He still insists that Macs are overpriced, even though he’s spent a hell of a lot more money than I have and has had a lot of downtime too. He also suffered significant breakdowns which meant that he failed to meet deadlines for clients and lost them as future customers. I’ve never had any failures at all apart from peripheral devices and of course have never had to deal with viruses or buy A/V software.

    I can clearly remember each of my four desktop Macs, while most those PCs of his are just blurs in the past.

    I know that I keep my desktops for rather longer than most, but I don’t think that the longevity of my Macs is particularly unusual.

    1. Yes and no is my reaction to your interesting post.

      If one truly wants to be at the cutting edge of computing power, graphics and customization….macs cant offer that yet.

      If one needs no customization…. And is content with 79-80% ish of cutting edge performance ..then Macs offer a much better longrun value and security.

      And there are definitly way more people out there in the 2nd catagory.
      But most cant see past their nose and sticker price. They dont comprehend the overall aggregate value of What macs offer..

  6. There are no “giant PowerPoints”. My Prof was the same – putting several giant high-res pictures of 200 MB or more on a single slide … and then projecting it at 800×600 pixels. Each slide took 10+ sec to load instead of being instantaneous. The right way to do it is of course to scale down the pictures to something like 640×480 so they are only a few kB and load in a fraction of a second. It tells you everything you need to know about a PC user that you need to know when they talk about “giant PowerPoints” …

  7. “Now two years and two months old… It’s rock solid. I have no expectation of needing to replace the machine, possibly for at least another year (if not longer).”

    Shoot man! That’s nothing!!! My MacBook is pushing 8 years (granted I upgraded the memory and replace an ailing HD about three years ago.) It’s slow at times but very usable. And, my iMac is pushing 5 years old (it’s getting slow, but I think a replacement SSD drive will fix that for about $500.

    OK, Im’ not a power users. But, my Windoze machines were usually replaced at 3-4 years because they just became too slooooooooooooowwwwwww to be usable.

    My Macs are great!

    1. My 2009 iMac was getting painfully slow. I suspect the hard drive was getting flakey. Anyway, I replaced it with a new Retina iMac with SSD, which is the fastest computer I’ve ever had.

      Then opened up the old iMac, replaced the hard drive with a SSD, and fresh-installed the latest OS X. After an upgrade costing under $100, it feels almost as fast as that new iMac. It’s probably good for another 6 years.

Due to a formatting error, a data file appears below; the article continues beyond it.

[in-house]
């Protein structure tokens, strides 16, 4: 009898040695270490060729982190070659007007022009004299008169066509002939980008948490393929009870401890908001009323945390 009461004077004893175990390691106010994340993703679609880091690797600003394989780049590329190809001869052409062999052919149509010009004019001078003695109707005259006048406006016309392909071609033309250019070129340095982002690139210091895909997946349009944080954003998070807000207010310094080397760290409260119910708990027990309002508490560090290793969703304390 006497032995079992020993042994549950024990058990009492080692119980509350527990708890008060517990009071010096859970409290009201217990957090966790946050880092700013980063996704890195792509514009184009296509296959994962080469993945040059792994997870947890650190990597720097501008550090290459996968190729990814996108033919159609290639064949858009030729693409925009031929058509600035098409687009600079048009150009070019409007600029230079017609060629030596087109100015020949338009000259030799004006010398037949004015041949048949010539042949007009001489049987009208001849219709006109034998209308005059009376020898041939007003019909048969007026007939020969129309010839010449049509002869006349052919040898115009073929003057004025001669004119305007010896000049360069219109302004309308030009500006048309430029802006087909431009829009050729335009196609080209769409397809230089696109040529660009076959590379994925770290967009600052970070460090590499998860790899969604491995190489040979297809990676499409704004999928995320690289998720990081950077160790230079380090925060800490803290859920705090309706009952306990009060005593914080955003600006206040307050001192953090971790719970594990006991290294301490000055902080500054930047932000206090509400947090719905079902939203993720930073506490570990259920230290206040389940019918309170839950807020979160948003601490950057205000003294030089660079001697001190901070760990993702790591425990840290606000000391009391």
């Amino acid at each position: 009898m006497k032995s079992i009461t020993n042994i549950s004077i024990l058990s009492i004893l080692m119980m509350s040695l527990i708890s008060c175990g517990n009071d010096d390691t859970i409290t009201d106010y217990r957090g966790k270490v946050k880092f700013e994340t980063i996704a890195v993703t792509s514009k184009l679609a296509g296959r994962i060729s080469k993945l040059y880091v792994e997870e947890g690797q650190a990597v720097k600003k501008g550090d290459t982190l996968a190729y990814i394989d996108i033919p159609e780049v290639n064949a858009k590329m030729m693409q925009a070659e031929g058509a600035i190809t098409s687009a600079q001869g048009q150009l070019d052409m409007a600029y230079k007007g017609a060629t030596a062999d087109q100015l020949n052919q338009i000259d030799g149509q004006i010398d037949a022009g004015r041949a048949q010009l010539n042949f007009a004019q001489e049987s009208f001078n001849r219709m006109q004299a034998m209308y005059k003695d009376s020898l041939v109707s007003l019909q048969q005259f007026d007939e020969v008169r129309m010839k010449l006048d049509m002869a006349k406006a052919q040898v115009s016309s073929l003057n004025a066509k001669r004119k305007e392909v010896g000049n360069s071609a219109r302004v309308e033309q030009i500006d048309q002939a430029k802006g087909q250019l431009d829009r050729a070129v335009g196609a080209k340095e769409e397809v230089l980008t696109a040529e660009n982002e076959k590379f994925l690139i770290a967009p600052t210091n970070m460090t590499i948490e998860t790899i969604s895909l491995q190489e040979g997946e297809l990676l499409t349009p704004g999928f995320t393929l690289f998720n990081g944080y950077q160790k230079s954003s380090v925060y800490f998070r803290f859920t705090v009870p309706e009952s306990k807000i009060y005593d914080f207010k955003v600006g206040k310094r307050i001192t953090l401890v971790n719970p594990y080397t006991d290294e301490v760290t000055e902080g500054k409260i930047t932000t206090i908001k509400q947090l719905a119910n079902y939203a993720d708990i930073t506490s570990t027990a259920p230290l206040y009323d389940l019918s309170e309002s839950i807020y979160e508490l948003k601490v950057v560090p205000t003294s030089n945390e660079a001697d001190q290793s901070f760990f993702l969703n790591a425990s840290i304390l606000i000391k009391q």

8. 18 months, wow, never thought about doing a replacement that quickly. 5.5 years on my current iMac. After a couple years did RAM upgrade – mostly because it was so cheap – and after another year put in the SSD and the computer was like new. Another couple years before I see a need for replacement. Thanks Apple!

  9. There was a time when I purchased a new PowerMac each time a new model was released. But ever since transitioning to Mac Pros, my upgrade cycle has slowed dramatically. I’m still on a 2010 Mac Pro and have no need or desire to upgrade for the foreseeable future.

    1. Of course, why would you replace the last great workstation Apple ever made? The 2013+ trashcan Mac Pro is a disposable device, like most of Apple’s new hardware.

      Unfortunately, if you need bleeding-edge hardware to keep up with the industry, the internals of the 2010 Mac Pros are largely obsolete. Let’s hope OWC or somebody offers a complete overhaul kit to install the latest Intel Skylake architecture, current PCI internals, and current GPUs.

  10. It sounds like he’s still running Windows (?), but it’s running like a champ on the Mac. People often forget that a computer is hardware + software that work in unison. Weakness in either area can affect the whole thing.

  11. At work there’s a standard three-year replacement cycle, but our Macs are still going strong four years on. At home, I’ve got machines from 2009 and 2011, and they’re all great. Just updated the 2009 Mc Book Pro with a SSD drive, and it’s amazing how much better is runs.

  12. Which brings me back to my permanent complaint. Share of Sales is not the same as Market Share. The only way to find out real MS is to cary out a careful market survey and find out how many Macs vs PCs are out there still operating. I wouldn’t be at all surprised if Mac’s MS is vastly higher than that reported for PCs.

  13. My parents just got a new 27″ iMac after deciding that their 2006 (!!) model was getting a bit slow. 9 years on a single computer, without any hassles hardware-wise. And nearly no hassles with software.

    They decided to spend up on a better model iMac because hey, the bits you spec out now will make the machine last longer. I hope the quality of the 2015 models is close to those a decade ago.